Should D&D Keep Hit Points Scalable, Make Them Static?

by Michael H. Olson

One thing I really like about D&D Next, so far, is that it gives player characters a much lower starting point for hit points, similar to first-edition D&D and second-edition Dungeons and Dragons. However, I'm not sure hit points needed to be lowered from what was presented in the first D&D Next test packet. 

The benefits of lower hit points are that magic items actually mean something now (that was something that always bothered me about 4th edition) with a +1 to hit and damage being much more important when enemies have only 10 hit points as opposed to 30 and when an enemy has static armor class as opposed to level-improving scaling armor class. 

On the other hand, I don't want D&DNext to return to the old broken mechanic of wizards getting killed every time someone grazes them with a weapon at first level because they only start with one or two hit points. Really, I think a happy medium is in order in this case, at least for low level play. That means designers should bump the starting hit points back up to where they were in the first D&D Next test packet. This solves the fragility problem of wizards AND the hit-dice mechanic problem mentioned by some people for healing at low levels (right now, each class has one healing hit die at first level, but it basically has the effect of PCs waiting until they have zero hit points or only one before suddenly "springing back to life," going from one hit point or less to full hit points. With a few more hit points, they would still retain at least a little bit of damage even after using a hit die).

After setting the starting level of hit points back to a slightly higher amount, though, I think the real problem with hit points is not in how many PCs start with, but in how they SCALE. Time and again, in past editions of D&D, game-play has bogged down at high levels because everyone has a ridiculous number of hit points and it takes too long to beat down an enemy’s hit points to nothing. Perhaps, for this reason, D&DNext should completely eliminate the idea of increasing hit points when you level up, or at least reduce the amount gained per level by a drastic amount (i.e. maybe only one hit point per level for non-fighter types and two hit points per level for fighter types)?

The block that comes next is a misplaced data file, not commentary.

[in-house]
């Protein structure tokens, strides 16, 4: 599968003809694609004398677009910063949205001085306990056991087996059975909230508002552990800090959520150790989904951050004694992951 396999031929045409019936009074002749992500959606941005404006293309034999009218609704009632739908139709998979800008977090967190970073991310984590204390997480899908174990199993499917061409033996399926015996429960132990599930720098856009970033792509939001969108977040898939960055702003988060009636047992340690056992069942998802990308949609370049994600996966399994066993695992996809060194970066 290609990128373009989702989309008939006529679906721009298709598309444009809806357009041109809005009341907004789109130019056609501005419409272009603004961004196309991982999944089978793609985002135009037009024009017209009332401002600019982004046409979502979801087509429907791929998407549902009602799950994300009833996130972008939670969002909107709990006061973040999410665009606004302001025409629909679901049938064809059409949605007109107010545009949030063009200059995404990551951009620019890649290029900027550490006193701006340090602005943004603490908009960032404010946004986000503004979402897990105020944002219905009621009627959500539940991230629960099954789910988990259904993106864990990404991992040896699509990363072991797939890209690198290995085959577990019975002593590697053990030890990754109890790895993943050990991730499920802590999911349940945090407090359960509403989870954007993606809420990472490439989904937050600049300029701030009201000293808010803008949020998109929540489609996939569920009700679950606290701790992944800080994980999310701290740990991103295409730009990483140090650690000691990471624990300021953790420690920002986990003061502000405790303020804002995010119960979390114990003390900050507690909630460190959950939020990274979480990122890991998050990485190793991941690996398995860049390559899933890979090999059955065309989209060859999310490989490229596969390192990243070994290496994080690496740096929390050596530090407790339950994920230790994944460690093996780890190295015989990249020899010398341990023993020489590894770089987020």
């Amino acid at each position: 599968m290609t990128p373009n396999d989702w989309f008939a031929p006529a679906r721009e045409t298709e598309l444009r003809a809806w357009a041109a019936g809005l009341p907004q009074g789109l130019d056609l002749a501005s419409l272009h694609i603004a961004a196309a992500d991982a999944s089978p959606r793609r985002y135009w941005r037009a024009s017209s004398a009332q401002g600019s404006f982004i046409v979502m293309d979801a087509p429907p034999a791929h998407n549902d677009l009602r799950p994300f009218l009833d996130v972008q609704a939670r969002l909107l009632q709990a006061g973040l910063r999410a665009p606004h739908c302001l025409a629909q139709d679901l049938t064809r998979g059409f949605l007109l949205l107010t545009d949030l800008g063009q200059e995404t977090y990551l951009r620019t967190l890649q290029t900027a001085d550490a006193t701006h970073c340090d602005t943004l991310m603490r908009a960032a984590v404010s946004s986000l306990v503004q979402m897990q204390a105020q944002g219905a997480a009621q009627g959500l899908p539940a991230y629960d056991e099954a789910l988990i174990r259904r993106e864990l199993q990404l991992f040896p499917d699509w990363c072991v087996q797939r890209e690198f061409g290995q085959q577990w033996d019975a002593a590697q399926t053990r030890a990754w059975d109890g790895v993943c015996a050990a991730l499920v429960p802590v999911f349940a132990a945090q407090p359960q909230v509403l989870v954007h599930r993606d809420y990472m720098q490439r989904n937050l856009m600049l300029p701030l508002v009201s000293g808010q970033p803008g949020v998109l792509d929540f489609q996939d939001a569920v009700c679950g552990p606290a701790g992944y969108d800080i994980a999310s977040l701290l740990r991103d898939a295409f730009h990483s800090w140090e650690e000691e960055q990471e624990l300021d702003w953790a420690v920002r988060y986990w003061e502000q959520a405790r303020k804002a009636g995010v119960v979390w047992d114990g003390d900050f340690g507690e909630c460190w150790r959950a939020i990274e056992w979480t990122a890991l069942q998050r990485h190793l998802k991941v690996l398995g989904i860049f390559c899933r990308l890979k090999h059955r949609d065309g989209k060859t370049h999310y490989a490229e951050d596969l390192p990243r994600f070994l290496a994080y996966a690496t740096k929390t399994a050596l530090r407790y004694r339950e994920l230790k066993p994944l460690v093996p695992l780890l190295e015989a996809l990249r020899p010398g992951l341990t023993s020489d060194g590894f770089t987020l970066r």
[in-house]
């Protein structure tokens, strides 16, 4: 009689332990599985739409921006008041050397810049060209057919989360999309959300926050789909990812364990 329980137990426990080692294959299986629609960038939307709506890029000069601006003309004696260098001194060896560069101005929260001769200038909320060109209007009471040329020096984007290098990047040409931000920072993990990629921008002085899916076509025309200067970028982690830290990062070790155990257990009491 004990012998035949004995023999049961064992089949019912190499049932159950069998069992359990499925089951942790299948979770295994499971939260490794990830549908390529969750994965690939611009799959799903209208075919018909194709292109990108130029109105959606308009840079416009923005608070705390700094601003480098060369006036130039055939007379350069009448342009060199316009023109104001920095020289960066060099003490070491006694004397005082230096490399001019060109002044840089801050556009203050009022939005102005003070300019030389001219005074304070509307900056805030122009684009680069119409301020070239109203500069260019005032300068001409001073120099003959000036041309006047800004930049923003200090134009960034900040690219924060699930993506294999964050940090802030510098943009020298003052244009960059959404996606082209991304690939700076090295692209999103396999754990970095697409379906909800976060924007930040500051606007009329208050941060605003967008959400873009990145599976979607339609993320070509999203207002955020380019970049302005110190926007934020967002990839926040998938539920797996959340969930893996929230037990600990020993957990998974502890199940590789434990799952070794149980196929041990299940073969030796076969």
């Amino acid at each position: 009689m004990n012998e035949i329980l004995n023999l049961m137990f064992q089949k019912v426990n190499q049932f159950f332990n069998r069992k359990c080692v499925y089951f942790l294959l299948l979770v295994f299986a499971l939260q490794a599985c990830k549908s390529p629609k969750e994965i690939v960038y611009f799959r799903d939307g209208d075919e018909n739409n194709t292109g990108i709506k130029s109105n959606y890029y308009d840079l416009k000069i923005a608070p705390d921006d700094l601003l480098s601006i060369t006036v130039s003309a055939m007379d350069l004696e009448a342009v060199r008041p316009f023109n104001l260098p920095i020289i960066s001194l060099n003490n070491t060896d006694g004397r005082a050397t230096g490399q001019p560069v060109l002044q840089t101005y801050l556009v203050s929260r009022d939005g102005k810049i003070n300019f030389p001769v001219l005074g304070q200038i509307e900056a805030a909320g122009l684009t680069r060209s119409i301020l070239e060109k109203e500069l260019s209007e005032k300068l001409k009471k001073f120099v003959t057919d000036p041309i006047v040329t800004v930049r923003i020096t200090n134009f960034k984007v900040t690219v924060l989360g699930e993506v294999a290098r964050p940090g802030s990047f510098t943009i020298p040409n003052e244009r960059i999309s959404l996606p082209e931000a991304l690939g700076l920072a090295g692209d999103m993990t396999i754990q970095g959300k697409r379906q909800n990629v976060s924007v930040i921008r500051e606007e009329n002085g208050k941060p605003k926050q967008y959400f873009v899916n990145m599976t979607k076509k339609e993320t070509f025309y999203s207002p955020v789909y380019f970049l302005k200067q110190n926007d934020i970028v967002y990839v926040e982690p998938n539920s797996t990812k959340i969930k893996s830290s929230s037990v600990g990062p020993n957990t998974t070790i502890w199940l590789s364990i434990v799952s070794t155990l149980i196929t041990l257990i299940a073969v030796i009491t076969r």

Anyway, what do you think about starting hit points? Are they not enough, too many, or just right? Also, are you like me and think the designers should instead concentrate on limiting or eliminating the number of hit points gained per level?




Jean da Silva
10/25/2012 12:15pm

I agree with you but maybe the hit point per level could be something like it was before. Let's say my character is a fighter and it receives 2 HP per level, or the Constitution mod if it is higher. It is a simple rule and valorizes players who spent points in constitution, but don't penalize the ones who don't.

10/29/2012 3:07pm

That's certainly a possibility to think about, but don't forget that PCs already get a starting bonus to hit points if they choose a high constitution score, so they ARE already rewarded for that high CON. If you do it your way, it may unbalance the game significantly when PCs get to high levels because PCs with a high CON could feasibly obtain double the normal number of hit points for level advancement (50 extra hit points at 25th level, for instance, instead of 25).

11/04/2012 1:03pm

I think that If you have an increasing amount of hit points of one plus your constitution modifier (for example, if a wizard had a con modifier of 2, the wizard would get 3 hit points per level). Then you would gain a smaller amount of hit points each level and still get rewarded for high constitution.

09/01/2013 11:50pm

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